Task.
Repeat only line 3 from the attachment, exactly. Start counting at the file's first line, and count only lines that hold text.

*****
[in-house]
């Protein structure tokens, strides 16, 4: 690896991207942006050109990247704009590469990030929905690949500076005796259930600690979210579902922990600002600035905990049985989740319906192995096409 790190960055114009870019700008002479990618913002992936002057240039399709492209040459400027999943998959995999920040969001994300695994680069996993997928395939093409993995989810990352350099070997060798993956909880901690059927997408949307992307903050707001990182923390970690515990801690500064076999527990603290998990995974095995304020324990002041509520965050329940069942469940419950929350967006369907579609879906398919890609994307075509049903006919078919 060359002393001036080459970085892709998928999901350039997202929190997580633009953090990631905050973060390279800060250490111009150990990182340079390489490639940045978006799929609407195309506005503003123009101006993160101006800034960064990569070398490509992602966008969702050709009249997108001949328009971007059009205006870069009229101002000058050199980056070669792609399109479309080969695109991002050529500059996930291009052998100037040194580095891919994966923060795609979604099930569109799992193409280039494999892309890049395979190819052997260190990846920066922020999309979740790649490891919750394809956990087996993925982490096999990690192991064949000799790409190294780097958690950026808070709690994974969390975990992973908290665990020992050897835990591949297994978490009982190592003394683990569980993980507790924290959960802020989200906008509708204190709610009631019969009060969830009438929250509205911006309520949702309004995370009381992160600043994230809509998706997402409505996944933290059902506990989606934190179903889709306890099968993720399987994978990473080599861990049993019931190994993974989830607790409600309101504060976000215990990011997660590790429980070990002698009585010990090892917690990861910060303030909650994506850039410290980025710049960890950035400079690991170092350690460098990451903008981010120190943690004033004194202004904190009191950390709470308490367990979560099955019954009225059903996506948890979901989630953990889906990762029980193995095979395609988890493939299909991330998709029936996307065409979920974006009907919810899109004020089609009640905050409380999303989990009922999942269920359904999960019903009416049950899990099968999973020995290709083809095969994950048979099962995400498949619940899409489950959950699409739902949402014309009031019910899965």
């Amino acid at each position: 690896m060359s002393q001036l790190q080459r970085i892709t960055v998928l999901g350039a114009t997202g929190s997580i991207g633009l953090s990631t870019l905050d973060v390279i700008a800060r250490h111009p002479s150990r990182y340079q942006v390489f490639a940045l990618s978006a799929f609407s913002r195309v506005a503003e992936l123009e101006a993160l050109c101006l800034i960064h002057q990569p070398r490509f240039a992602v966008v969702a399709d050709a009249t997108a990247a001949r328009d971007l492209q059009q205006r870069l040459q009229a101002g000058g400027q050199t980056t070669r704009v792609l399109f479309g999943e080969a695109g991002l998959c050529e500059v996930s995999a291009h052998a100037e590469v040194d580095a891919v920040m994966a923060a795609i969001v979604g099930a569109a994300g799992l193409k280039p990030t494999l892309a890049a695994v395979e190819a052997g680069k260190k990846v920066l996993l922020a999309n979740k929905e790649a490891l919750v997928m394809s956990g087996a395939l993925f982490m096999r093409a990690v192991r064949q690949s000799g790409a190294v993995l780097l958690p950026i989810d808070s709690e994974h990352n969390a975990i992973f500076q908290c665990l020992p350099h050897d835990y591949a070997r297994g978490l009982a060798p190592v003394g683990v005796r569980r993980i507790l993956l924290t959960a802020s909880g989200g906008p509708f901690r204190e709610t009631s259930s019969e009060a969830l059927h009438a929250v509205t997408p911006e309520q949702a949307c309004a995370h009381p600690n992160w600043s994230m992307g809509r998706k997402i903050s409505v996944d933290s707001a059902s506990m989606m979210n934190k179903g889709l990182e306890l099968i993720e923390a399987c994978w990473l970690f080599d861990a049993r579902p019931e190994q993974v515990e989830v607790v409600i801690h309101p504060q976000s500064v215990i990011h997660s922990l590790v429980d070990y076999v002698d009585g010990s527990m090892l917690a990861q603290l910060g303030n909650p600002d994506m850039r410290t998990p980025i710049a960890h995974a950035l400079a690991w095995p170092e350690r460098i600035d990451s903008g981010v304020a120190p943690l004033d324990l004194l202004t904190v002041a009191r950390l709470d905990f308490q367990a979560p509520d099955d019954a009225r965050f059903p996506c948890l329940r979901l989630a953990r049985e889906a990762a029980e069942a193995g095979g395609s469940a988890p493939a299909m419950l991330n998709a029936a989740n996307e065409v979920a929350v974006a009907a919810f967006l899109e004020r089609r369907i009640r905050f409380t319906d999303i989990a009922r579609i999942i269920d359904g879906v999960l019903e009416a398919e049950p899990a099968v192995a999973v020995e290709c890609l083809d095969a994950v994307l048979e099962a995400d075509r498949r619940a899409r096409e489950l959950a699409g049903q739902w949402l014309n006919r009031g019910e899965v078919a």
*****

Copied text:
């Amino acid at each position: 690896m060359s002393q001036l790190q080459r970085i892709t960055v998928l999901g350039a114009t997202g929190s997580i991207g633009l953090s990631t870019l905050d973060v390279i700008a800060r250490h111009p002479s150990r990182y340079q942006v390489f490639a940045l990618s978006a799929f609407s913002r195309v506005a503003e992936l123009e101006a993160l050109c101006l800034i960064h002057q990569p070398r490509f240039a992602v966008v969702a399709d050709a009249t997108a990247a001949r328009d971007l492209q059009q205006r870069l040459q009229a101002g000058g400027q050199t980056t070669r704009v792609l399109f479309g999943e080969a695109g991002l998959c050529e500059v996930s995999a291009h052998a100037e590469v040194d580095a891919v920040m994966a923060a795609i969001v979604g099930a569109a994300g799992l193409k280039p990030t494999l892309a890049a695994v395979e190819a052997g680069k260190k990846v920066l996993l922020a999309n979740k929905e790649a490891l919750v997928m394809s956990g087996a395939l993925f982490m096999r093409a990690v192991r064949q690949s000799g790409a190294v993995l780097l958690p950026i989810d808070s709690e994974h990352n969390a975990i992973f500076q908290c665990l020992p350099h050897d835990y591949a070997r297994g978490l009982a060798p190592v003394g683990v005796r569980r993980i507790l993956l924290t959960a802020s909880g989200g906008p509708f901690r204190e709610t009631s259930s019969e009060a969830l059927h009438a929250v509205t997408p911006e309520q949702a949307c309004a995370h009381p600690n992160w600043s994230m992307g809509r998706k997402i903050s409505v996944d933290s707001a059902s506990m989606m979210n934190k179903g889709l990182e306890l099968i993720e923390a399987c994978w990473l970690f080599d861990a049993r579902p019931e190994q993974v515990e989830v607790v409600i801690h309101p504060q976000s500064v215990i990011h997660s922990l590790v429980d070990y076999v002698d009585g010990s527990m090892l917690a990861q603290l910060g303030n909650p600002d994506m850039r410290t998990p980025i710049a960890h995974a950035l400079a690991w095995p170092e350690r460098i600035d990451s903008g981010v304020a120190p943690l004033d324990l004194l202004t904190v002041a009191r950390l709470d905990f308490q367990a979560p509520d099955d019954a009225r965050f059903p996506c948890l329940r979901l989630a953990r049985e889906a990762a029980e069942a193995g095979g395609s469940a988890p493939a299909m419950l991330n998709a029936a989740n996307e065409v979920a929350v974006a009907a919810f967006l899109e004020r089609r369907i009640r905050f409380t319906d999303i989990a009922r579609i999942i269920d359904g879906v999960l019903e009416a398919e049950p899990a099968v192995a999973v020995e290709c890609l083809d095969a994950v994307l048979e099962a995400d075509r498949r619940a899409r096409e489950l959950a699409g049903q739902w949402l014309n006919r009031g019910e899965v078919a």